The development dispatch includes a roadmap for the remaining patches of the year; the October patch is meant to improve the UI, client performance, and the story flow of the game’s opening scenes. November will see more progress on that front along with holiday content and more sidequests, and December will be focused on optimizing FPS and another batch of holiday content. It’s still part of the lengthy journey through early access, even if the game seems as if it can finally spy the finish line.
Shroud of the Avatar’s 46th Release is live today, the first monthly update in which Portalarium says it is beginning to “truly focus on [its] top 10 priorities for launch.” The studio says that the update features improved load times, polished or rebuilt seven scenes, fully reworked the Blackblade Pass area, whipped up the Highvale Outskirts, quest polishing, nine new side quests, and updated the Malice dungeon.
Halloween is also on the way; the patch includes some Halloween items, including a prison home. Oh yeah, and thieves, listen up:
“We have done a major rework of the Stealing System. The fines associated with stealing now escalate in cost each time you are caught and start much lower than they did before. Also, the number of times you are caught is now recorded by each town’s Magistrate so they can determine these escalating fines.”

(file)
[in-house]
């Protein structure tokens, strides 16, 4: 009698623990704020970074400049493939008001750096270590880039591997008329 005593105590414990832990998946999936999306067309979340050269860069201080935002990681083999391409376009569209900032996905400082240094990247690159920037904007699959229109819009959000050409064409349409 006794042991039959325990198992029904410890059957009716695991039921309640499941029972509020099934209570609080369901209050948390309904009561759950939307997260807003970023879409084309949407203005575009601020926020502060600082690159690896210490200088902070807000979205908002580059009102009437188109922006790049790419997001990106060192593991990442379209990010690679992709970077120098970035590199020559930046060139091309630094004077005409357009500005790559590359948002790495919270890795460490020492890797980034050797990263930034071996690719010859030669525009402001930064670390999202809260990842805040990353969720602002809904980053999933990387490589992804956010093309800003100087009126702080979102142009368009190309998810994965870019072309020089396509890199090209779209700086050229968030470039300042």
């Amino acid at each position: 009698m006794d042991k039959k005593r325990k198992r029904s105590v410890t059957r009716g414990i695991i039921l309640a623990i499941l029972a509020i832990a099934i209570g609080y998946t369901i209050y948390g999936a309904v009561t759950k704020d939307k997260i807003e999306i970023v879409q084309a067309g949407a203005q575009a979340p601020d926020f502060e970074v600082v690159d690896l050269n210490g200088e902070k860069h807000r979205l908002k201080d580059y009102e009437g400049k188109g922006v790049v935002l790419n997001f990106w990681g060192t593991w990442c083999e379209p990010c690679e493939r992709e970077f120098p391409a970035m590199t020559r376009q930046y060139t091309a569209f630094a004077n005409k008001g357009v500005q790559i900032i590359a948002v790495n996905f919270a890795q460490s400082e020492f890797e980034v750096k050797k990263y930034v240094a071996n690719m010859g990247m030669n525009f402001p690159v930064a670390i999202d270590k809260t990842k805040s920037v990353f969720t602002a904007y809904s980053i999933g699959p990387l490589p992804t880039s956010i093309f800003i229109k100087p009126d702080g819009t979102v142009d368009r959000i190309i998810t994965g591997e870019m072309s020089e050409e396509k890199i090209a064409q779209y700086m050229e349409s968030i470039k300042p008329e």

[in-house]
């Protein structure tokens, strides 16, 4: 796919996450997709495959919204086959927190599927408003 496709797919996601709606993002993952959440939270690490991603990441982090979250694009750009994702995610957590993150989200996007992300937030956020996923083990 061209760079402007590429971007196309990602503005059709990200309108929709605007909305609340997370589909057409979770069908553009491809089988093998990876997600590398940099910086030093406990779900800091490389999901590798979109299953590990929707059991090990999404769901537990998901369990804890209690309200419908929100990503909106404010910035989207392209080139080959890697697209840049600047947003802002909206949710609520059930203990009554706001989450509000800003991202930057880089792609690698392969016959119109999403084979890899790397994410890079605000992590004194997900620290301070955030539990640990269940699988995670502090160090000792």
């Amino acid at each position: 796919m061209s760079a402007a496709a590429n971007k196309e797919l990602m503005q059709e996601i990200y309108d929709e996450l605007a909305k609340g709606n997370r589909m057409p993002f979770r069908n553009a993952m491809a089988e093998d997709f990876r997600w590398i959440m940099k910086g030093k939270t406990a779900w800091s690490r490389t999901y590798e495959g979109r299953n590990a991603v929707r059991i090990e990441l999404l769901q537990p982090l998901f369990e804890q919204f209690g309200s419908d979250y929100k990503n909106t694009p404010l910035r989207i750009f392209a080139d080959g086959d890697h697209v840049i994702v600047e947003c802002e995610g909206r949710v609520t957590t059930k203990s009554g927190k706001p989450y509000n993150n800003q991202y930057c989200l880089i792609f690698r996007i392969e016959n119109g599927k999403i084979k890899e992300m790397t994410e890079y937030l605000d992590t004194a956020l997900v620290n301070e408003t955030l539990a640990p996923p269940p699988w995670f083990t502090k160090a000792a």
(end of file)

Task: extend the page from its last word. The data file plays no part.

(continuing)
The studio does note that it has delayed brewing skills and spawning revamp. Check out the whole list of what made it in and what didn’t in the patch notes.
Instead of looking back at MMORPGs this week, the crew of Battle Bards launches forward into early access! What would a show about music from MMOs that aren’t even officially out yet be like? We’re going to find out in this wild and woolly episode!
Battle Bards is a bi-weekly podcast that alternates between examining a single MMO’s soundtrack and exploring music tracks revolving around a theme. MOP’s Justin co-hosts with bloggers Steff and Syl. The cast is available on iTunes, Google Play, TuneIn, Pocket Casts, Stitcher, and Player.FM.
Listen to Episode 106: Early access themes (or download it) now:
It’s almost the end of the month, and you know what that means: Shroud of the Avatar’s monthly update. R46 is due out this Thursday, a day after the current free trial period ends. Portalarium has posted a top 10 list of priorities for updates, the current version of which highlights load times, client FPS, loot rewards, story polish, AI, UI, the newbie experience, locatlization, launch prep, and improved player direction, something our own Eliot Lefebvre isolated as a problem during his recent CMA series with the game. As the studio put it,